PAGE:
More… “Art/Not”

Morgan Meis has a PhD in Philosophy and is a founding member of Flux Factory, an arts collective in New York. He has written for n+1, The Believer, Harper’s Magazine, and The Virginia Quarterly Review. He won the Whiting Award in 2013. Morgan is also an editor at 3 Quarks Daily, and a winner of a Creative Capital | Warhol Foundation Arts Writers grant. A book of Morgan’s selected essays can be found here. He can be reached at morganmeis@gmail.com.
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It’s my birthday. Will you write me a poem? — Ken S., Portland, Oregon

It’s my birthday, too!  Let’s celebrate together with a heroic couplet:

This is for people whose name starts with K: you’re getting old — you better seize the day!

Yuck, that was awful. Here’s a better one by Richard Wilbur, addressed to someone with initials very close to yours

For K.R. on her Sixtieth Birthday

Blow out the candles of your cake. They will not leave you in the dark, Who round with grace this dusky arc Of the grand tour which souls must take.

You who have sounded William Blake, And the still pool, to Plato’s mark, Blow out the candles of your cake. They will not leave you in the dark.

Yet, for your friends’ benighted sake, Detain your upward-flying spark; Get… More…

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How Fiction Works isn’t actually about how fiction works. To be obsessed with the mechanics of words and sentences, to see literature as essentially an enclosed system with internal rules, is to be a formalist, and James Wood, for all his formality, isn’t a formalist. He admits as much. In the Preface to How Fiction Works Wood writes, “when I talk about free indirect style I am really talking about point of view, and when I am talking about point of view I am really talking about character, and when I am talking about character I am really talking about the real, which is at the bottom of my inquiries.” For James Wood, fiction is about the world, not about itself.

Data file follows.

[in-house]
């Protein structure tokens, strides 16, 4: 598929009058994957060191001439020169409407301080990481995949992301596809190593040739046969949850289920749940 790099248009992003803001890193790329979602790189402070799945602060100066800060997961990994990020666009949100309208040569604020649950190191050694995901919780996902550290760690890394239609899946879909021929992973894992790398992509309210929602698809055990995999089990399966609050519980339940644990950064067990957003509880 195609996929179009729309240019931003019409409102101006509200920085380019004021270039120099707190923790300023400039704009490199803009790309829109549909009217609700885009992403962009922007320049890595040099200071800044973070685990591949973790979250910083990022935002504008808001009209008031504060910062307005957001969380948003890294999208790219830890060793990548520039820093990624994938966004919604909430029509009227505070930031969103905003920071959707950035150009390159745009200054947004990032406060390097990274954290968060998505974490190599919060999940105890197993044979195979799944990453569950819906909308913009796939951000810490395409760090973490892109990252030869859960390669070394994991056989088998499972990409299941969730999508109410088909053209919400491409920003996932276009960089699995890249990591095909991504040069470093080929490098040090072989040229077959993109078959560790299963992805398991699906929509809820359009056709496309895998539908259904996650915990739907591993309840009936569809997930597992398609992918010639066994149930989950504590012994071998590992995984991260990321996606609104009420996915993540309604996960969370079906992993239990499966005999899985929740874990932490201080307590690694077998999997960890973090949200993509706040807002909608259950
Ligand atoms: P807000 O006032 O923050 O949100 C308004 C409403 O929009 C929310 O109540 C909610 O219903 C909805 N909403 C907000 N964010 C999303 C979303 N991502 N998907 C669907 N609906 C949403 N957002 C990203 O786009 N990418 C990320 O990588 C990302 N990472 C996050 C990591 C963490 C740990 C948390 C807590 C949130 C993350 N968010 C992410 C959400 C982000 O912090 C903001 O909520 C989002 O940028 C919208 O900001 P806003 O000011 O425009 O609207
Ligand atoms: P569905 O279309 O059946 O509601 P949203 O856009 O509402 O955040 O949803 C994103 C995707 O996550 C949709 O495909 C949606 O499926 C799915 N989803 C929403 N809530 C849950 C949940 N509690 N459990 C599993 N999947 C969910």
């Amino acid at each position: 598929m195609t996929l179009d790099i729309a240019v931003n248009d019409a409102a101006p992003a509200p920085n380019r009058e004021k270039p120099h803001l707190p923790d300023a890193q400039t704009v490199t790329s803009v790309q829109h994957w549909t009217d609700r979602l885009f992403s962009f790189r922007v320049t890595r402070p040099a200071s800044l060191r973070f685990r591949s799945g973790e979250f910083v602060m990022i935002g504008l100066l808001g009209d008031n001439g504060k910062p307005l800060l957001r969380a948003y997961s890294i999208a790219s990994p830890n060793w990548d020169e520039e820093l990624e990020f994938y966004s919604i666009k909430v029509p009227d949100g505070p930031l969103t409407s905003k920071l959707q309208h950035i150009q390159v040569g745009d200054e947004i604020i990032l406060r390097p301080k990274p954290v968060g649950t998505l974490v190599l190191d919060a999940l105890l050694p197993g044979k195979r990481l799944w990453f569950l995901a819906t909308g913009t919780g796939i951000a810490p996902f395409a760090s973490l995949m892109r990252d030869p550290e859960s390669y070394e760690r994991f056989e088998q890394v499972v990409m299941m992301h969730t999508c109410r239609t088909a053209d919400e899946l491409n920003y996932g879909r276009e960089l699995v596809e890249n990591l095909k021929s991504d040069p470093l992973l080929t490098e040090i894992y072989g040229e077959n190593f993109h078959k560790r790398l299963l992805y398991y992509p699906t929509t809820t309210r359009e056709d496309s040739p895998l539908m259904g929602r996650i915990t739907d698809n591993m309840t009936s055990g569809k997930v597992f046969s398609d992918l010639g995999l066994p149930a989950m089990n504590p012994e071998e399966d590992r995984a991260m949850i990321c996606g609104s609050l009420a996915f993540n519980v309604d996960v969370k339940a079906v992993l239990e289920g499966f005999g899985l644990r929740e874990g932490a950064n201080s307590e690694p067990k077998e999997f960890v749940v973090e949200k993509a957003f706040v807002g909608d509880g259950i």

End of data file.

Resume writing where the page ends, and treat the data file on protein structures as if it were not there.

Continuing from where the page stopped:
Wood calls his book How Fiction Works for two reasons. The first is that he’s a cocky… More…

The grand master of critical distance

 

Criticism isn’t powerful anymore. It doesn’t drive anything, it doesn’t define what is good and bad in culture. Surely this has mostly to do with all the changes in the media landscape over the last few decades. Basically, culture has been democratized. It has been flattened out and multiplied. There are no longer real distinctions between high and low. There’s just more.